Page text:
View this table:
TABLE 2.

Quantification and Statistical Analysis

The total numbers of labeled and unlabeled cells were counted in at least 10 standardized fields using a 10× objective lens. For each stained section, immunopositive cells were counted individually and expressed as a percentage of the total number of DAPI-positive cells to avoid bias due to a different cell density. The results of these counts were expressed as means ± SDs and compared using an unpaired Student t test. The Prism4 software (Graph Pad Software, Inc, San Diego, CA) was used for these analyses.

SDS-PAGE and Western Blotting

Cell lysates of white and gray brain matter from 3 VWM patients and 2 controls were obtained, as previously described (10). In brief, approximately 1 mg of material was homogenized in NP40 lysis buffer containing a protease inhibitor cocktail (Roche, Indianapolis, IN) with 1 mmol/L dithiothreitol. The supernatants were run on 4% to 12% SDS-polyacrylamide Precast gels (Invitrogen) and transferred onto polyvinylidene difluoride (PVDF) membranes (Immobilon P; Millipore, Billerica, MA). The blots were incubated with antibodies against glial fibrillary acidic protein δ (GFAPδ) and the endogenous protein glyceraldehyde-3-phosphate dehydrogenase (GAPDH) to control equal loading. Proteins were visualized using alkaline phosphatase-coupled secondary antibodies and ECF Western blot detection reagent (Amersham, Piscataway, NJ).

RNA Isolation, Reverse Transcription, and Real-time Quantitative Polymerase Chain Reaction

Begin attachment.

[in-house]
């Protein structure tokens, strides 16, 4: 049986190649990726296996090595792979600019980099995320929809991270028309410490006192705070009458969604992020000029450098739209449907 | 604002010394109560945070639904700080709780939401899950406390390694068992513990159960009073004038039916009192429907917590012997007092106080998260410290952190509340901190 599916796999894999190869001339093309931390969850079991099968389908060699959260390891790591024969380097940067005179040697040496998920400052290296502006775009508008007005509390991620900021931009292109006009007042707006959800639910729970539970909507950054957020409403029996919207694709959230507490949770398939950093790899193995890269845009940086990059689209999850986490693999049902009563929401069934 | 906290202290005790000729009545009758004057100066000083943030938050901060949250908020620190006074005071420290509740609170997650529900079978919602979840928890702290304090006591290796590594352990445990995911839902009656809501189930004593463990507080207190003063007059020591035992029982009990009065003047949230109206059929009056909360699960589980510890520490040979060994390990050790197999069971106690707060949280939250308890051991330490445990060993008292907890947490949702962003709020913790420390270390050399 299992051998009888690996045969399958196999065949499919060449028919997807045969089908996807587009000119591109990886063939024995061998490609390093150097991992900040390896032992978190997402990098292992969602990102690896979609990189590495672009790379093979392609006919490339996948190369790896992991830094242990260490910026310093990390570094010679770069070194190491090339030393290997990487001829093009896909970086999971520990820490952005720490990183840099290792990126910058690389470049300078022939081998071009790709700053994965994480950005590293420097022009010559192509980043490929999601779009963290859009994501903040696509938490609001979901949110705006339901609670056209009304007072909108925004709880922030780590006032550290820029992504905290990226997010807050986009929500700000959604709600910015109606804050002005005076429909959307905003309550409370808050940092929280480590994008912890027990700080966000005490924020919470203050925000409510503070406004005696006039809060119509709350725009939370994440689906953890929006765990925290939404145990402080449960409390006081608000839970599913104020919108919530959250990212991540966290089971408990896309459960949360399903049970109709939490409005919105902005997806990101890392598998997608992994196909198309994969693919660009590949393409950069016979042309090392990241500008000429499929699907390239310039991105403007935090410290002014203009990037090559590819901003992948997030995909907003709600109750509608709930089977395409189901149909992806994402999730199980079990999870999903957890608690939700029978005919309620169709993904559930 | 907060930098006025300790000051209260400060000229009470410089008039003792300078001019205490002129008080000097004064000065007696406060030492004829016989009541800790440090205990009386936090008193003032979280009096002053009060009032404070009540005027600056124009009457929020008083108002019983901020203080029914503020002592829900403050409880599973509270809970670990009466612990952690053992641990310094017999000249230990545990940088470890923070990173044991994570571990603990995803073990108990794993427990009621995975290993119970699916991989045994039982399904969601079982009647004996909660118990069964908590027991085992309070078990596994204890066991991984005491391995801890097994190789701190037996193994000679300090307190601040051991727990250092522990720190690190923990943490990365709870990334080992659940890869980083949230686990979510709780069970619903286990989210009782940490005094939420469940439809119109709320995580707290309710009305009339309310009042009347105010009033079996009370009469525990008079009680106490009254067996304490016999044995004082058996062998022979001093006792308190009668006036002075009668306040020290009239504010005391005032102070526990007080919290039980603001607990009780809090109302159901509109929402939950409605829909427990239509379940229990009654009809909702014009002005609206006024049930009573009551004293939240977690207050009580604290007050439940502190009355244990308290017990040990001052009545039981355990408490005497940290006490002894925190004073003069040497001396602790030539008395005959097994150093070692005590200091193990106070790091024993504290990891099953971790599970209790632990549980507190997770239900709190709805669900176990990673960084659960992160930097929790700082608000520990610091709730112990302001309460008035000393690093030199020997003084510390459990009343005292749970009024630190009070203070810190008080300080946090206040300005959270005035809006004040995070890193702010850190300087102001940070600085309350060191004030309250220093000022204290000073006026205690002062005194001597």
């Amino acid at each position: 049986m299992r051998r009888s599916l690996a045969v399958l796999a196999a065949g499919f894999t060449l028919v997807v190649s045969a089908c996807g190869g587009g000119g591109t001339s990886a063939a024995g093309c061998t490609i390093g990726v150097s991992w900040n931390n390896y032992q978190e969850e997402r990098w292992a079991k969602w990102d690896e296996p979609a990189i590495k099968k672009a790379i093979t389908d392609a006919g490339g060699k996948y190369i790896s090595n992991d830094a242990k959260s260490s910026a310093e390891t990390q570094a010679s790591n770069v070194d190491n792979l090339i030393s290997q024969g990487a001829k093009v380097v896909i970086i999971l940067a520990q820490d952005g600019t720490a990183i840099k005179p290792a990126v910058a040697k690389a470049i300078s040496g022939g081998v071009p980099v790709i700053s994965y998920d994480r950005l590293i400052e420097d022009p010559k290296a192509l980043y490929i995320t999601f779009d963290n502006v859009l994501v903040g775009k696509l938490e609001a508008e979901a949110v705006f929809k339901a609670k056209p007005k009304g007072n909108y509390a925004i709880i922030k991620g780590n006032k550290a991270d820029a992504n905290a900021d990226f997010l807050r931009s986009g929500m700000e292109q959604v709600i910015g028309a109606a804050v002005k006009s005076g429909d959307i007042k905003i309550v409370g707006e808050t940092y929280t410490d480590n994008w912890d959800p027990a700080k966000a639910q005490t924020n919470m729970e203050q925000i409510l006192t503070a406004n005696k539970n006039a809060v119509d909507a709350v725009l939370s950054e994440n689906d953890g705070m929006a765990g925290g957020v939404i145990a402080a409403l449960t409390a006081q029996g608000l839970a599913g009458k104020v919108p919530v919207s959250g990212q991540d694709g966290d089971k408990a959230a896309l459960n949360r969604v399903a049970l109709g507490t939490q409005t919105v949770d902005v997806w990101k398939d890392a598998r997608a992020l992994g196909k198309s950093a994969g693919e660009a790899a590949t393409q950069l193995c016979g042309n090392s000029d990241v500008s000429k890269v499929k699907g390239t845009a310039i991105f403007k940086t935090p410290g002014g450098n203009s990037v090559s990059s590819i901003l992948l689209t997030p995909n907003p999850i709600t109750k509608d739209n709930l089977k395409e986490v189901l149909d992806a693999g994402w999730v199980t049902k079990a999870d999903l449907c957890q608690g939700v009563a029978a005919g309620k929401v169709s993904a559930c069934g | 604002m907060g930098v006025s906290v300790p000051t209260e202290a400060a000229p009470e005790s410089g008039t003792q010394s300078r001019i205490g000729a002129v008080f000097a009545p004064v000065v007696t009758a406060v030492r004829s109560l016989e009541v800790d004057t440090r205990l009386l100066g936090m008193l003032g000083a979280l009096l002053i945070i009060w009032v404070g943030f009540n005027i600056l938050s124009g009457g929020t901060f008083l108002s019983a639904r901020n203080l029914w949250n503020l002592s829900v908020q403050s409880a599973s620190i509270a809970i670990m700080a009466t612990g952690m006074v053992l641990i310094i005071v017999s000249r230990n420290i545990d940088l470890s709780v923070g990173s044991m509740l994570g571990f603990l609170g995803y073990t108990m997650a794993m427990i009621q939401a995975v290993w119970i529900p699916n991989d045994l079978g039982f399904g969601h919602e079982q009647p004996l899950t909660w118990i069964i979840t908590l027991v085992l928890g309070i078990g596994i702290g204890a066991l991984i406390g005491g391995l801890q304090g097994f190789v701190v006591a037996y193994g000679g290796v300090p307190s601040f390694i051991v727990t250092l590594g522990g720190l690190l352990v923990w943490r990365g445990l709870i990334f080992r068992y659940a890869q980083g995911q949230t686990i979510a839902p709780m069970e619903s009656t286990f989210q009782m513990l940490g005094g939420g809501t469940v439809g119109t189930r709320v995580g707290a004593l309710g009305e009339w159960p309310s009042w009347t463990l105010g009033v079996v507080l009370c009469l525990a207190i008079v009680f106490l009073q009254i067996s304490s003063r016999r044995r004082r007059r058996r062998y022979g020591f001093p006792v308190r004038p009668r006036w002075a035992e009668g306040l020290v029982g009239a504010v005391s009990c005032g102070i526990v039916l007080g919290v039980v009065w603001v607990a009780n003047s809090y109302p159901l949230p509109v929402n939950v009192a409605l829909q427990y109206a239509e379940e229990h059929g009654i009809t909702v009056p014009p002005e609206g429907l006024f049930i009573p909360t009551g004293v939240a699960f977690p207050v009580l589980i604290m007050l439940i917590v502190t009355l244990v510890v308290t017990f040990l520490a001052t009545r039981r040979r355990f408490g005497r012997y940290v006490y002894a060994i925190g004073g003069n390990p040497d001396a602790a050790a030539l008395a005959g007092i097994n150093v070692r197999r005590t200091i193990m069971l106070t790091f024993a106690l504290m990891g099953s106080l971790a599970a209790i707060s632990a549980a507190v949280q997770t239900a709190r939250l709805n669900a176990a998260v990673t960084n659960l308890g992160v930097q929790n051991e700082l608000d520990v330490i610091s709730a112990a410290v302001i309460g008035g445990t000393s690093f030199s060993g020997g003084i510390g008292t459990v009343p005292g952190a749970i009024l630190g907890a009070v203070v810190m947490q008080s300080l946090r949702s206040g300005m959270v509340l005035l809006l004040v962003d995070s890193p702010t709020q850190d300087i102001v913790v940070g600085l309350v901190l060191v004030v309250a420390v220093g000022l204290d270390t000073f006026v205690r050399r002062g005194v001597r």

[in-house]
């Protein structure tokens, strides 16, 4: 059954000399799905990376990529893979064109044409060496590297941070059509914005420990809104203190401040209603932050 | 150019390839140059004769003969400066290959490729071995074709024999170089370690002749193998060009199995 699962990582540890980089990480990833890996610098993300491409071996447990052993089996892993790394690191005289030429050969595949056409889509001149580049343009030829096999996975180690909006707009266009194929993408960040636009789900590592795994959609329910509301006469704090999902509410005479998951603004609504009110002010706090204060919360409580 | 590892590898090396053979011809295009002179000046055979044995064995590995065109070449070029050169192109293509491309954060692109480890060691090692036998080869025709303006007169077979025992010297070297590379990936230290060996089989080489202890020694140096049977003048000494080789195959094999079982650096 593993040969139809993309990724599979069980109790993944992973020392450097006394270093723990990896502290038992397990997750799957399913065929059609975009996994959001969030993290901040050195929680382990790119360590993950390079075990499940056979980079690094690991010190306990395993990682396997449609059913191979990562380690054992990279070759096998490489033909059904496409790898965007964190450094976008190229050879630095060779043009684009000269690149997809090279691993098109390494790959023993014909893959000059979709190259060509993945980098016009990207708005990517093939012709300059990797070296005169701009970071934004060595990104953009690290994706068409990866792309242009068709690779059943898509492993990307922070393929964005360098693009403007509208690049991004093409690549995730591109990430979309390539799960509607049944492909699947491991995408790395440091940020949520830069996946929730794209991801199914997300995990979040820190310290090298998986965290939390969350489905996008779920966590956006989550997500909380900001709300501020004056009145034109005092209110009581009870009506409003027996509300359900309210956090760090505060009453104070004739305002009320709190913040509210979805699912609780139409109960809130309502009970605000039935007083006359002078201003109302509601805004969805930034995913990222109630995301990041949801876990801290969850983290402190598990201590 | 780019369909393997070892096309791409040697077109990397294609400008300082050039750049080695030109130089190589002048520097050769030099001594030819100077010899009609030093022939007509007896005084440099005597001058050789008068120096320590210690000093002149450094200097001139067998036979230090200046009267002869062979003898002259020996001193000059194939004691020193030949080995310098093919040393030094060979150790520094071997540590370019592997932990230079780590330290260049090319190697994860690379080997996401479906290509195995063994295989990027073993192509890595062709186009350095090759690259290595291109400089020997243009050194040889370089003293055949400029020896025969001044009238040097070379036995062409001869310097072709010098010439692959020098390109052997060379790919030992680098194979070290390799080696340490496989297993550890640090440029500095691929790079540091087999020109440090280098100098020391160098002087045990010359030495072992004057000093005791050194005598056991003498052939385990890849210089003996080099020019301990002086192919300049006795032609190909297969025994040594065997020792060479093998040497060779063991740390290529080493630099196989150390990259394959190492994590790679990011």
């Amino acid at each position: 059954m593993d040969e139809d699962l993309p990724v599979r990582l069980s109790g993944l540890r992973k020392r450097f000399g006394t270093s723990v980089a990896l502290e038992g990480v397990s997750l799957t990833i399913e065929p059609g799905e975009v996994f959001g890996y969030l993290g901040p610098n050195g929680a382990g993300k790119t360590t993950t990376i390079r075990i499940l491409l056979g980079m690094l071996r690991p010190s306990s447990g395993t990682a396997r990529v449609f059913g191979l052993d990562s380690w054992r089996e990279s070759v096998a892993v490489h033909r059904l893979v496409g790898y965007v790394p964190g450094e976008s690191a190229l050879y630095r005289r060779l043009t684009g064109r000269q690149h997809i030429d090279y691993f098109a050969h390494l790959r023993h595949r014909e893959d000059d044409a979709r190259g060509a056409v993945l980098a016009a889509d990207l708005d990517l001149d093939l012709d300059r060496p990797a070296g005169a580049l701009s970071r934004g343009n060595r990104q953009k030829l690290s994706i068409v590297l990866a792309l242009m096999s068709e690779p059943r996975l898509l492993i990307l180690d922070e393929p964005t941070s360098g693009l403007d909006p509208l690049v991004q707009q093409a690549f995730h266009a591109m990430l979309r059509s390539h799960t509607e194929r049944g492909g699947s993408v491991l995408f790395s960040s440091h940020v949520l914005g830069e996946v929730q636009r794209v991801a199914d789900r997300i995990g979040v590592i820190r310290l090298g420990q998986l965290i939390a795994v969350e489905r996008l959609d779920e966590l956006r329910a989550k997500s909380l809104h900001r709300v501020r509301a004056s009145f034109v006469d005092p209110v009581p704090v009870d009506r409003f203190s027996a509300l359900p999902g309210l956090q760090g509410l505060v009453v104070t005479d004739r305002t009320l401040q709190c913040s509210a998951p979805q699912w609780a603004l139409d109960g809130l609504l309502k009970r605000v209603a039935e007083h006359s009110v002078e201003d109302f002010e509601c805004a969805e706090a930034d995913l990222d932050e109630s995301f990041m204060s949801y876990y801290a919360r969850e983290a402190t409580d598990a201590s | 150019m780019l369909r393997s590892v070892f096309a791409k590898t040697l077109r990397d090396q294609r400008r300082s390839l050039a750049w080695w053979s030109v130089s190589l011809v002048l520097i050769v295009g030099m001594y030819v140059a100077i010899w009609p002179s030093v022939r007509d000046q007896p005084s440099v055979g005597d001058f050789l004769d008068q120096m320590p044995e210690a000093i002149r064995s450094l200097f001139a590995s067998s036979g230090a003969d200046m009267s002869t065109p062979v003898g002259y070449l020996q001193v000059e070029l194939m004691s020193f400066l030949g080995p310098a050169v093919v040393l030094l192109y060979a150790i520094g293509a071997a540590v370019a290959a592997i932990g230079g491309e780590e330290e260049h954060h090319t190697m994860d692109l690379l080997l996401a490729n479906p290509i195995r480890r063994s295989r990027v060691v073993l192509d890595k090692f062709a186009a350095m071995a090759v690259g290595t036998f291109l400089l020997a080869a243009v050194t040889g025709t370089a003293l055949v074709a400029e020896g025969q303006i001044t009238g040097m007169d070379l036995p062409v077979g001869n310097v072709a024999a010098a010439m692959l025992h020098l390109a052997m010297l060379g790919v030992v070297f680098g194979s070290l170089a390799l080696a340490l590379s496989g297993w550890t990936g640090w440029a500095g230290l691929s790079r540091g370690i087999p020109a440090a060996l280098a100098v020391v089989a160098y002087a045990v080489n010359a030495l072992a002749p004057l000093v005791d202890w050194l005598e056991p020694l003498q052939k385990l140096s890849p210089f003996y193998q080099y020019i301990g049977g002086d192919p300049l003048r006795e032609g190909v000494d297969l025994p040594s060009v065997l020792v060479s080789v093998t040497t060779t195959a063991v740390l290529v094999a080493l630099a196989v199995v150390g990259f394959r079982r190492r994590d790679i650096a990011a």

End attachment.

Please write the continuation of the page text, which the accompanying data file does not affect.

White matter samples from 4 VWM patients and 4 nonneurologic controls were used for real-time quantitative polymerase chain reaction (qPCR) analysis of GFAP isoforms. RNA was extracted from frozen tissue with TRIzol (Invitrogen, La Jolla, CA) and purified using RNeasy (Qiagen, Chatsworth, CA) according to manufacturers' specifications. Subsequent reverse transcription to complementary DNA was performed with SuperScript III reverse transcriptase (Invitrogen) and qPCR by using a LightCycler 480 II (Roche, Woerden, the Netherlands). Transcript-specific primers were generated with Primer Express software (Applied Biosystems, Foster City, CA) and designed to overlap exon-exon boundaries to prevent genomic DNA amplification (Table 2). The PCR was carried out using a volume of 10 μl containing SYBR green PCR mix, 3.0 μmol/L primers, and 0.03 μg of complementary DNA. The relative abundance of transcript expression was calculated using the cycle of threshold value and normalized to the endogenous controls GAPDH, hypoxanthine-guanine phosphoribosyl transferase, cyclophilin B, and ribosomal protein, large, P0.